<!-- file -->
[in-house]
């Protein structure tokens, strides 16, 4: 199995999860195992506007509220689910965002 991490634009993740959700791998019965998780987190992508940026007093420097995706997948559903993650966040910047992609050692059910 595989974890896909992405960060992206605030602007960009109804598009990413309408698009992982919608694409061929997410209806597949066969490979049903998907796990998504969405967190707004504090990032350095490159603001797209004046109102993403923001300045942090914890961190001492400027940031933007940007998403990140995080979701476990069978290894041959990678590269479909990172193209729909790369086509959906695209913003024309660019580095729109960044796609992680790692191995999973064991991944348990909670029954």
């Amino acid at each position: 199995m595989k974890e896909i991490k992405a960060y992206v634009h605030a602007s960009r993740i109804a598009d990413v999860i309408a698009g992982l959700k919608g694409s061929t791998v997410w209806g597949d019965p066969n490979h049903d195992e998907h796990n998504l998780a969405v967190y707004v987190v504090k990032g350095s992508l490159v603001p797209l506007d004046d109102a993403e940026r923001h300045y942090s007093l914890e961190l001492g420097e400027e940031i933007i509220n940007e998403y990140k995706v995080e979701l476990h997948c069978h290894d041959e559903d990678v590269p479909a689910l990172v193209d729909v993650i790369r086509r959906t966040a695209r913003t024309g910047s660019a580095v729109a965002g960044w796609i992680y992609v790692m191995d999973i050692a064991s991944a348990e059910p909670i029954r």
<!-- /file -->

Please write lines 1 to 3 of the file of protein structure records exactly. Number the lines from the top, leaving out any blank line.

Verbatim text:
[in-house]
């Protein structure tokens, strides 16, 4: 199995999860195992506007509220689910965002 991490634009993740959700791998019965998780987190992508940026007093420097995706997948559903993650966040910047992609050692059910 595989974890896909992405960060992206605030602007960009109804598009990413309408698009992982919608694409061929997410209806597949066969490979049903998907796990998504969405967190707004504090990032350095490159603001797209004046109102993403923001300045942090914890961190001492400027940031933007940007998403990140995080979701476990069978290894041959990678590269479909990172193209729909790369086509959906695209913003024309660019580095729109960044796609992680790692191995999973064991991944348990909670029954």
């Amino acid at each position: 199995m595989k974890e896909i991490k992405a960060y992206v634009h605030a602007s960009r993740i109804a598009d990413v999860i309408a698009g992982l959700k919608g694409s061929t791998v997410w209806g597949d019965p066969n490979h049903d195992e998907h796990n998504l998780a969405v967190y707004v987190v504090k990032g350095s992508l490159v603001p797209l506007d004046d109102a993403e940026r923001h300045y942090s007093l914890e961190l001492g420097e400027e940031i933007i509220n940007e998403y990140k995706v995080e979701l476990h997948c069978h290894d041959e559903d990678v590269p479909a689910l990172v193209d729909v993650i790369r086509r959906t966040a695209r913003t024309g910047s660019a580095v729109a965002g960044w796609i992680y992609v790692m191995d999973i050692a064991s991944a348990e059910p909670i029954r």